I find it peculiar that regional wireless carriers in the United States have traditionally been way more vocal in their support of Apple and sound business practices than the corporate behemoths like AT&T, Verizon, Sprint or T-Mobile, the nation’s top carriers.
A new report out this morning praises some regional carriers for having the guts to back a broader initiative to make cell phone unlocking legal again. Contrast the move to AT&T’s “straightforward” policy of locking your device to its network until you’ve met the terms of your service agreement.
Specifically, rural carriers such as U.S. Cellular and Bluegrass Cellular are now backing these looming bills, likely in a bid to appease to its iPhone customers. Remember, these same guys happily undercut major carriers’ iPhone deals by at least $50…
Granted, these smaller carriers are probably supporting cell phone unlocking in hopes of attracting iPhone customers, but this doesn’t change the fact they support cell phone unlocking whereas the big four carriers wholeheartedly oppose the practice.
Bloomberg quotes Steven Berry, president of the Competitive Carriers Association:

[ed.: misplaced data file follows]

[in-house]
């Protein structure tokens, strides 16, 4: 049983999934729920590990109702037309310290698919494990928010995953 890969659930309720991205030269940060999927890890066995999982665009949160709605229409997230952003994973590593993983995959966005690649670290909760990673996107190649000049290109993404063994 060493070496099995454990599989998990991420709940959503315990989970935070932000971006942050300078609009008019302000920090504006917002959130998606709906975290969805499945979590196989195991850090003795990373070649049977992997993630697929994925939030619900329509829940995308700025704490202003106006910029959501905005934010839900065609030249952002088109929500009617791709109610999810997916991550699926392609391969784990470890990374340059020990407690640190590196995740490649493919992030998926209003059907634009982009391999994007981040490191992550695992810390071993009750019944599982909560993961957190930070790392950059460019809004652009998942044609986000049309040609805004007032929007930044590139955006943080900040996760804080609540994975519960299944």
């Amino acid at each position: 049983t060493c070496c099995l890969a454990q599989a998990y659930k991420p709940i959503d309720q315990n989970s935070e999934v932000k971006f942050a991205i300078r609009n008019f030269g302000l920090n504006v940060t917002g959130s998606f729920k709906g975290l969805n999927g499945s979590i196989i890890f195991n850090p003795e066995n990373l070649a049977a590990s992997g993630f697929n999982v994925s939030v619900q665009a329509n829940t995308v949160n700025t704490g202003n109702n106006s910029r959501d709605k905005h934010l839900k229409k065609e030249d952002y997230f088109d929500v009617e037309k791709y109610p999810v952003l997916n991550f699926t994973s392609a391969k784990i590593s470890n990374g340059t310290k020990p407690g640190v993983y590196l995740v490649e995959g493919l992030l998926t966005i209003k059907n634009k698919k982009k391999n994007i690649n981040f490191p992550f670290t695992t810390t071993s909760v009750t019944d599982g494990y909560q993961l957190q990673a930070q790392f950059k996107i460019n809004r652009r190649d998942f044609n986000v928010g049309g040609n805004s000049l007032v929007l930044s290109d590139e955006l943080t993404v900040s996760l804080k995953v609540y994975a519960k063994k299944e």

Smaller carriers have a very difficult time getting access to smartphones and handsets,” said Steven Berry, president of the Competitive Carriers Association, which represents such companies as U.S. Cellular Corp. (USM) and Bluegrass Cellular.
“The unlocking is one way the consumer can make the decision that I can try someone else who has better coverage in the area where I live or play.”
U.S. Cellular has about six million subscribers, which pales in comparison with Verizon’s 98 million and AT&T’s 78 million subscribers. Backing the cell phone unlocking initiative that AT&T and Verizon clearly loathe is also their way of giving major telcos the finger.
As we reported Monday, several officials have backed the initiative to introduce legislation to again legalize cell phone unlocking, including Senate Judiciary Committee Chairman Patrick Leahy (D) and Charles Grassley (R), both of whom introduced a bill on Monday to overturn the Library of Congress’s decision and direct the agency to consider adding tablet computers to devices that people are allowed to unlock without being criminalized.
Senator Leahy told Bloomberg that when consumers finish the terms of their contract, “they should be able to keep their phones and make their own decision about which wireless provider to use” rather than being “forced to stay with their original provider due to software that restricts a phone to only one network.”
Bloomberg also notes that a few other U.S. Senators have backed the initiative, like Senators Ron Wyden (D), Amy Klobuchar (D), House Judiciary Chairman Bob Goodlatte (R) and John Conyers (D).
A White House petition calling for allowing cell phone unlocking drew more than 110,000 signatures after an exemption by the Library of Congress in a digital copyright that allows unlocking had expired.
Further reading: how to unlock the iPhone.
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